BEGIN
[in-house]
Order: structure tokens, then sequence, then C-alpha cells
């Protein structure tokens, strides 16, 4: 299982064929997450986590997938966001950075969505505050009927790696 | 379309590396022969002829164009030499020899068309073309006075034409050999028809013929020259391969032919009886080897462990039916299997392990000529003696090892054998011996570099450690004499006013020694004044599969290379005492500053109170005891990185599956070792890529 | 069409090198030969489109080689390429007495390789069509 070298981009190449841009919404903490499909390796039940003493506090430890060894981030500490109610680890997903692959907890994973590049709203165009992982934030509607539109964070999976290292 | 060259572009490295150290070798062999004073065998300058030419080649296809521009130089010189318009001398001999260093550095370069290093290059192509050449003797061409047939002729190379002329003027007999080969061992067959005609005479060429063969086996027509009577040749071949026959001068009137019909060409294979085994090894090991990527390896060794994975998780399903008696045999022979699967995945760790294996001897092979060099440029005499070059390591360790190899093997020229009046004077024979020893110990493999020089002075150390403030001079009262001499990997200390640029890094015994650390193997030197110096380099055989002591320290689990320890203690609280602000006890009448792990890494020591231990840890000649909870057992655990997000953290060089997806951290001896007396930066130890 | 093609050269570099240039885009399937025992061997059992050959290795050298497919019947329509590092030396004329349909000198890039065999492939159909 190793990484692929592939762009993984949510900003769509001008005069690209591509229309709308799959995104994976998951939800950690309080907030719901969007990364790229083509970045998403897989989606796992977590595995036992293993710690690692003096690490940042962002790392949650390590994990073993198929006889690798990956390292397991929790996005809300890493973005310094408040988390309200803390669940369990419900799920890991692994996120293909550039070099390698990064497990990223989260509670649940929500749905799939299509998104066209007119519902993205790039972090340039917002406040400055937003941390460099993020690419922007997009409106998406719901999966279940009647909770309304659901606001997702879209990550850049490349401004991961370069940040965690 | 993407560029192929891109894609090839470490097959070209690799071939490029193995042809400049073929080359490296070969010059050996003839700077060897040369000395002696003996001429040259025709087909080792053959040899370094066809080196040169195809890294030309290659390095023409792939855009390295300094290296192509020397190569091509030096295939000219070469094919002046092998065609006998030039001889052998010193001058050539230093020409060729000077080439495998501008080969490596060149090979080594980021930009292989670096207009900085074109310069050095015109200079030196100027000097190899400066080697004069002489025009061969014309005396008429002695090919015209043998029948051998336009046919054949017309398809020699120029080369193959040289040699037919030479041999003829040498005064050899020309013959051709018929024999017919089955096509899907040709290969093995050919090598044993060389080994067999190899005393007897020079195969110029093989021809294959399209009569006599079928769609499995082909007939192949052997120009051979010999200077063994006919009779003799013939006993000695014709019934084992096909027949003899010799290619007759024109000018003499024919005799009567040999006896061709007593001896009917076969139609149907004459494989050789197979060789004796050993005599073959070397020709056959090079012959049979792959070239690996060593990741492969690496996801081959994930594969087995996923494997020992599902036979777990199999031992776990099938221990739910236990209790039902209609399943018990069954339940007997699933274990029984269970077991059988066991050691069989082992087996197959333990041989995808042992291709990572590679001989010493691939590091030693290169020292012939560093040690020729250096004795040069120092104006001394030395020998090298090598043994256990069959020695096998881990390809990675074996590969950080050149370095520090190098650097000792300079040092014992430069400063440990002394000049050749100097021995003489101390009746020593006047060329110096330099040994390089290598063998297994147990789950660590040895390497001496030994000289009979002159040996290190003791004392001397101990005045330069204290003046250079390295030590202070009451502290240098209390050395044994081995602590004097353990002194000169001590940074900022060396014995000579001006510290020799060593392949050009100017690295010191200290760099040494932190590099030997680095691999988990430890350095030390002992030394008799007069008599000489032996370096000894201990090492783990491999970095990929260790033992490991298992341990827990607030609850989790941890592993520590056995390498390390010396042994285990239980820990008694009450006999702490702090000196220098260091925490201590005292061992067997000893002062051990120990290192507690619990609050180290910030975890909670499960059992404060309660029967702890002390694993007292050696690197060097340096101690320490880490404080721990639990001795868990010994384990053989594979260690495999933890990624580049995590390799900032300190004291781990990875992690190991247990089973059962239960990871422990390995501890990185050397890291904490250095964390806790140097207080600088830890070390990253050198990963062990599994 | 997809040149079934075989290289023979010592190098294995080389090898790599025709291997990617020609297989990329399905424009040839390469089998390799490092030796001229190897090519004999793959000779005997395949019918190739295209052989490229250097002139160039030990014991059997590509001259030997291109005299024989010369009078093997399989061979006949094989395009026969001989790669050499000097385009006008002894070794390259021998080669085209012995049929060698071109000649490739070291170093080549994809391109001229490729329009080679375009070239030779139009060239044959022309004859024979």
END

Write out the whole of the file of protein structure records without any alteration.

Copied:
[in-house]
Order: structure tokens, then sequence, then C-alpha cells
């Protein structure tokens, strides 16, 4: 299982064929997450986590997938966001950075969505505050009927790696 | 379309590396022969002829164009030499020899068309073309006075034409050999028809013929020259391969032919009886080897462990039916299997392990000529003696090892054998011996570099450690004499006013020694004044599969290379005492500053109170005891990185599956070792890529 | 069409090198030969489109080689390429007495390789069509 070298981009190449841009919404903490499909390796039940003493506090430890060894981030500490109610680890997903692959907890994973590049709203165009992982934030509607539109964070999976290292 | 060259572009490295150290070798062999004073065998300058030419080649296809521009130089010189318009001398001999260093550095370069290093290059192509050449003797061409047939002729190379002329003027007999080969061992067959005609005479060429063969086996027509009577040749071949026959001068009137019909060409294979085994090894090991990527390896060794994975998780399903008696045999022979699967995945760790294996001897092979060099440029005499070059390591360790190899093997020229009046004077024979020893110990493999020089002075150390403030001079009262001499990997200390640029890094015994650390193997030197110096380099055989002591320290689990320890203690609280602000006890009448792990890494020591231990840890000649909870057992655990997000953290060089997806951290001896007396930066130890 | 093609050269570099240039885009399937025992061997059992050959290795050298497919019947329509590092030396004329349909000198890039065999492939159909 190793990484692929592939762009993984949510900003769509001008005069690209591509229309709308799959995104994976998951939800950690309080907030719901969007990364790229083509970045998403897989989606796992977590595995036992293993710690690692003096690490940042962002790392949650390590994990073993198929006889690798990956390292397991929790996005809300890493973005310094408040988390309200803390669940369990419900799920890991692994996120293909550039070099390698990064497990990223989260509670649940929500749905799939299509998104066209007119519902993205790039972090340039917002406040400055937003941390460099993020690419922007997009409106998406719901999966279940009647909770309304659901606001997702879209990550850049490349401004991961370069940040965690 | 993407560029192929891109894609090839470490097959070209690799071939490029193995042809400049073929080359490296070969010059050996003839700077060897040369000395002696003996001429040259025709087909080792053959040899370094066809080196040169195809890294030309290659390095023409792939855009390295300094290296192509020397190569091509030096295939000219070469094919002046092998065609006998030039001889052998010193001058050539230093020409060729000077080439495998501008080969490596060149090979080594980021930009292989670096207009900085074109310069050095015109200079030196100027000097190899400066080697004069002489025009061969014309005396008429002695090919015209043998029948051998336009046919054949017309398809020699120029080369193959040289040699037919030479041999003829040498005064050899020309013959051709018929024999017919089955096509899907040709290969093995050919090598044993060389080994067999190899005393007897020079195969110029093989021809294959399209009569006599079928769609499995082909007939192949052997120009051979010999200077063994006919009779003799013939006993000695014709019934084992096909027949003899010799290619007759024109000018003499024919005799009567040999006896061709007593001896009917076969139609149907004459494989050789197979060789004796050993005599073959070397020709056959090079012959049979792959070239690996060593990741492969690496996801081959994930594969087995996923494997020992599902036979777990199999031992776990099938221990739910236990209790039902209609399943018990069954339940007997699933274990029984269970077991059988066991050691069989082992087996197959333990041989995808042992291709990572590679001989010493691939590091030693290169020292012939560093040690020729250096004795040069120092104006001394030395020998090298090598043994256990069959020695096998881990390809990675074996590969950080050149370095520090190098650097000792300079040092014992430069400063440990002394000049050749100097021995003489101390009746020593006047060329110096330099040994390089290598063998297994147990789950660590040895390497001496030994000289009979002159040996290190003791004392001397101990005045330069204290003046250079390295030590202070009451502290240098209390050395044994081995602590004097353990002194000169001590940074900022060396014995000579001006510290020799060593392949050009100017690295010191200290760099040494932190590099030997680095691999988990430890350095030390002992030394008799007069008599000489032996370096000894201990090492783990491999970095990929260790033992490991298992341990827990607030609850989790941890592993520590056995390498390390010396042994285990239980820990008694009450006999702490702090000196220098260091925490201590005292061992067997000893002062051990120990290192507690619990609050180290910030975890909670499960059992404060309660029967702890002390694993007292050696690197060097340096101690320490880490404080721990639990001795868990010994384990053989594979260690495999933890990624580049995590390799900032300190004291781990990875992690190991247990089973059962239960990871422990390995501890990185050397890291904490250095964390806790140097207080600088830890070390990253050198990963062990599994 | 997809040149079934075989290289023979010592190098294995080389090898790599025709291997990617020609297989990329399905424009040839390469089998390799490092030796001229190897090519004999793959000779005997395949019918190739295209052989490229250097002139160039030990014991059997590509001259030997291109005299024989010369009078093997399989061979006949094989395009026969001989790669050499000097385009006008002894070794390259021998080669085209012995049929060698071109000649490739070291170093080549994809391109001229490729329009080679375009070239030779139009060239044959022309004859024979």